So, I don't write about movie-related news often, mostly on account of the movies I'm interested in either being obscure enough to avoid my attention until I find the DVD somewhere, or have been out for a while. This time, though, I figured it'd be relevant to my interests to discuss something that just came up.
Now, my home country doesn't have the habit of banning movies, well, not any more, anyway, they famously banned Life Of Brian back in the 70's, leading to the movie's tagline reading "Too funny for Norwegians" in Sweden. Nowadays, though, this doesn't happen too often, the last movie that was banned was Ichi The Killer, back in 2001. Not sure about that one, but it's been too long since I saw it to formulate exactly what irks me about it. Maybe I'm just not a fan of this whole banning movies business.
Anyway, the dudes and dudettes responsible for such things have stirred again, this time banning A Serbian Film, citing Norwegian laws as they pertain to portrayal of intense violence and the sexualization of minors. Normally, films that aren't released in the theater aren't banned, and the distributors are kept responsible for following Norwegian laws in everything they put into the country, but A Serbian Film apparently was enough to get them to bring out the big guns. I haven't seen A Serbian Film, although I'd be lying if I said I wasn't even a little curious about this film at this point. However, having seen Cigarette Burns, I do believe I will err on the side of caution in this matter.
So, on the topic of banning movies, well, I don't like it. People in the western world in general when people try to ban books, or other media, but movies and games are still treated like this. I'm thinking it's partially because they're newer media, and partially because they are believed to be more visceral, if you like. It has also been pointed out that the ban might be counterproductive, on account of filesharing and such methods, of course, that could be said of any material that can be converted to some variation of a digital file, but the point still works. Also, I'd go so far to say that such a ban will lead to the wrong people seeing this movie. See, while the number of video store clerks with a detectable conscience I've met in my day is rather low, I'm pretty sure they exist, and I'm equally certain that the number of bittorrent clients with a conscience is lower, if at all in the positive. As far as I figure, the ban will probably attract two types of people, film geeks with morbid curiosity and junior-high teenagers with equal or greater morbid curiosity.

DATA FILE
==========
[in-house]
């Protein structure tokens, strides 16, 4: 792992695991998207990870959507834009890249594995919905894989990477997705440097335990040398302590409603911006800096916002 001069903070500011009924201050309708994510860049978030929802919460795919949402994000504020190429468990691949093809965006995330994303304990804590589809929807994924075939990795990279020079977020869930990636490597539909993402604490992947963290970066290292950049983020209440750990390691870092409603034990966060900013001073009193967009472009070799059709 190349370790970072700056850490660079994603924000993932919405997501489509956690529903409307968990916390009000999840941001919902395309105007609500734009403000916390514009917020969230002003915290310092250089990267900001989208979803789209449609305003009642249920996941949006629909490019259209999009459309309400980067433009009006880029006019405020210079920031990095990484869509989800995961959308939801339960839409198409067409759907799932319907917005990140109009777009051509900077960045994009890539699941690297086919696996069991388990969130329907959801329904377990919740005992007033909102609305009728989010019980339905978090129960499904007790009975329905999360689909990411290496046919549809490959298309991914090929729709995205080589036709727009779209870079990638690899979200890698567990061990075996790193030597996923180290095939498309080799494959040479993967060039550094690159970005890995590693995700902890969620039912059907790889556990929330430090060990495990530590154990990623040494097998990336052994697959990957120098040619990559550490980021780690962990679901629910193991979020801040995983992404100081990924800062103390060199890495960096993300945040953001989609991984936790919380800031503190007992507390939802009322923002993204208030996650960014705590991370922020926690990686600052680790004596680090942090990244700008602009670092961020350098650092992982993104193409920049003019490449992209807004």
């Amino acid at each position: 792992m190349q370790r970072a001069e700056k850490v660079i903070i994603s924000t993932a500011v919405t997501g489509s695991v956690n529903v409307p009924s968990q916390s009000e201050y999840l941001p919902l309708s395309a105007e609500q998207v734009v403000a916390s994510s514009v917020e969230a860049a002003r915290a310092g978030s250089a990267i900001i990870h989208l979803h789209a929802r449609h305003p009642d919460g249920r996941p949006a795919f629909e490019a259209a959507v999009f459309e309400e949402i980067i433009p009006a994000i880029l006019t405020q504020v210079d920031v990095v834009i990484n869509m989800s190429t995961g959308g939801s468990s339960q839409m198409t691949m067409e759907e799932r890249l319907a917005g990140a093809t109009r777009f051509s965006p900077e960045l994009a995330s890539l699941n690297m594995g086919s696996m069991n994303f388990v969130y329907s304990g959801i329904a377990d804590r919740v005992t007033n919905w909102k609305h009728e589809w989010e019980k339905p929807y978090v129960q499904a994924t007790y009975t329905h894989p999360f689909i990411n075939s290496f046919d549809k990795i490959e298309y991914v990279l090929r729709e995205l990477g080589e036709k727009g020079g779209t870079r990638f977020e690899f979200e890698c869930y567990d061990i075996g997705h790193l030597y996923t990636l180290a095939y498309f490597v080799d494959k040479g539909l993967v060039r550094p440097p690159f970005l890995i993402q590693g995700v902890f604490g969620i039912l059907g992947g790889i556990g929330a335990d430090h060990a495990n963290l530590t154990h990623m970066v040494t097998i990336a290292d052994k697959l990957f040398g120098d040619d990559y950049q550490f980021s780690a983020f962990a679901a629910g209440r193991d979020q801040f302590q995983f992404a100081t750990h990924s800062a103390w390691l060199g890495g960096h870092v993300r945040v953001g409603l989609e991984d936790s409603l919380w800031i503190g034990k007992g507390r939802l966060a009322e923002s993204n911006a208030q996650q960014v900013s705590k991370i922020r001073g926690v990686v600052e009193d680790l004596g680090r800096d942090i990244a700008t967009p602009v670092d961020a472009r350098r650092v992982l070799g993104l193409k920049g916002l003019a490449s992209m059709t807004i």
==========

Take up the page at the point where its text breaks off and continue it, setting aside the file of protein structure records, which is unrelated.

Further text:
Then again, it never really was all that much about "someone think of the children," like so many media certificate cases seem to be, as it's more of a case of Norwegian Law which makes it lighter on the nonsensical alarmist, a la when fundamentalist Christians got the impression that His Dark Materials, a cornerstone in my youth reading by the way, was of the devil and should get banned and so on and so forth.
Astute readers may have noticed that I'm flip-flopping a bit about what I think about this, and you'd be right in your observations, mostly since I'm a bit hesitant to defend this thing because, from what I can hear, this movie... may have earned the reputation, and, if one approves of such measures, ban. Oh well, thems the news.